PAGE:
Friday July 12, 2024

Punjab polls verdict can’t be implemented now: CJP

The apex court remarks decision for holding elections on May 14 now part of history

By Sohail Khan
June 08, 2023
Justice Munib Akhtar (left), CJP Umar Ata Bandial and Justice Ijazul Ahsan (right). — Supreme Court website
Justice Munib Akhtar (left), CJP Umar Ata Bandial and Justice Ijazul Ahsan (right). — Supreme Court website

ISLAMABAD: The Supreme Court (SC) on Wednesday clubbed the recently enacted law, the Supreme Court (Review of Judgments and Orders) 2023, with the petition of the Election Commission of Pakistan (ECP) seeking the review of the apex court order of April 4, setting May 14 as the date for holding elections in the Punjab province. A three-member SC bench, headed by Chief Justice of Pakistan (CJP) Umer Ata Bandial, and comprising Justice Ijazul Ahsen and Justice Munib Akhtar, heard the ECP review petition. The court issued notices to the federal government and attorney general for Pakistan (AGP) for June 13. At the start of the hearing, the CJP called the Pakistan Tehreek-e-Insaf (PTI) lawyer Barrister Ali Zafar to the rostrum and asked him that some petitions had been filed before the court, challenging the Supreme Court (Review of Judgments and Orders) 2023. “At some stage, we have to take up these petitions challenging the second law enacted by the government. But we want to have your viewpoint on it,” the CJP told the lawyer. Barrister Ali Zafar, however, contended that the Supreme Court (Review of Judgments and Orders) 2023 was unconstitutional, adding that, in fact, the new law was a continuation of the Supreme Court (Practice and Procedure) Act, 2023. He submitted that the law points raised in the petitions challenging the second law were also raised in the pleas earlier challenging the first law, the Supreme Court (Practice and Procedure) Act 2023.

The PTI counsel suggested that it would be appropriate for the court to proceed with the review petition filed by the ECP as, he said, arguments had been made extensively by the electoral watchdog. “I have also prepared my arguments in this regard,” Ali Zafar submitted, but again suggested that the court could simultaneously hear the counsel for the petitioners challenging the review of judgments law. He submitted that if the review point persists, a larger bench could be constituted as required under the new law. Justice Munib Akhtar, however, observed that if the review law was applicable to the review petition of the ECP, then its counsel would be required to argue again before the larger bench and convince it. The judge asked the lawyer as to how come the court could continue hearing the Punjab polls case if the Supreme Court (Review of Judgments and Orders) Act 2023 has come into force. “Whether the new law could not be applied to the ECP review petition, that’s why it should be heard as per the old law,” Justice Munib asked the PTI counsel. Ali Zafar replied that right now the ECP review petition should be heard as per the old laws.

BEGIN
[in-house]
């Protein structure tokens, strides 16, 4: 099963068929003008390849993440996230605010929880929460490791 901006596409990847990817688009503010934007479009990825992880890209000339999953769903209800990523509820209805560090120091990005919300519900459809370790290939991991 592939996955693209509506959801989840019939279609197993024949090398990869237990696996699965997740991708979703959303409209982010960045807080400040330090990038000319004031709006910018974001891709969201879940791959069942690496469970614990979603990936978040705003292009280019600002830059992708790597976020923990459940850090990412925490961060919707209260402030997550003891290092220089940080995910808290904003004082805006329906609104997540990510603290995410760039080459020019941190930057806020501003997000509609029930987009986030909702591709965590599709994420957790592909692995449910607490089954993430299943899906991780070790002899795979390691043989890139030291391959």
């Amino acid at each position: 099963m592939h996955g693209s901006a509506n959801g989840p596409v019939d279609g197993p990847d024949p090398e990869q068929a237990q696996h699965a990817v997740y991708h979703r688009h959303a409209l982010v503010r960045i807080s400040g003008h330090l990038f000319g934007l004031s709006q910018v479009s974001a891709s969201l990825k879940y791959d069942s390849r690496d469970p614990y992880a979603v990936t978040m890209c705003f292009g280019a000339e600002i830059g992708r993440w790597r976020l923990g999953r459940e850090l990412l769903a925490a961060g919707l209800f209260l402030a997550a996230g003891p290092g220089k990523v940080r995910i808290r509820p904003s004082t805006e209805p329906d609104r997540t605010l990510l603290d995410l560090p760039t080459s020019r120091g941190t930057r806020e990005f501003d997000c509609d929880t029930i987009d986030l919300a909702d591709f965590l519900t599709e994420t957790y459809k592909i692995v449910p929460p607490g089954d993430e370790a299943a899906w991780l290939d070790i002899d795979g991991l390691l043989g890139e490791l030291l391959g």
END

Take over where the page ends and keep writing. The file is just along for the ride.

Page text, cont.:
The chief justice observed that being a national issue pertaining to holding of elections, the court’s April 4 order setting May 14 date for elections in Punjab could not be reversed, as it is the constitutional requirement that after dissolution of assembly, elections would be held in 90 days. He remarked that everyone wanted a decision on the Punjab election review case. “There are certain limits for [filing] an appeal,” the top judge remarked, adding that the ECP’s lawyer had contended that they had extensive authorities.

“The matter of elections is a national issue. Implementation on the May 14 order is not possible but this has become a historical verdict,” he added. The chief justice said that everyone agrees with the Constitution, but not everyone is clear on enforcing the Constitution. The CJP recalled that the electoral watchdog had given the date of October 8 for polls, but then said the situation had changed due to the events of May 9. The chief justice, however, observed that the Election Commission should have the ability to conduct elections in any circumstances. At the outset of hearing, the CJP appreciated the government and institutions for arguing the matter in court. “Earlier, they were protesting at our gate,” the CJP remarked while referring to the sit-in by the Pakistan Democratic Movement (PDM) last month outside the court at Constitution Avenue.

“What was the purpose of that protest?” the CJP asked adding that the responsibility of dispensing justice is of Maula Karim [God]. The CJ observed that the court was ensuring the fundamental rights of people, but whosoever interfered in the matter would suffer dire consequences. The PTI counsel pleaded with the court to give its judgment on the ECP review petition. He contended that in the night between May 14 and 15, he felt that the Constitution had become dead as that night the judgment of the apex court on election was ridiculed. “Though the prime minister and others have taken oath to protect the Constitution, nobody adhered to it and violated the court order,” Ali Zafar said He further submitted that the new law, the Review of Judgments, was unconstitutional, adding that earlier he had objected to it on the floor of Senate with the contention that a proper debate should be conducted and amendments should be brought while changing the law; however, he said the government passed it without any debate. Later, the court clubbed both the matters and issued notices to the government and the AGP and adjourned the hearing until June 13.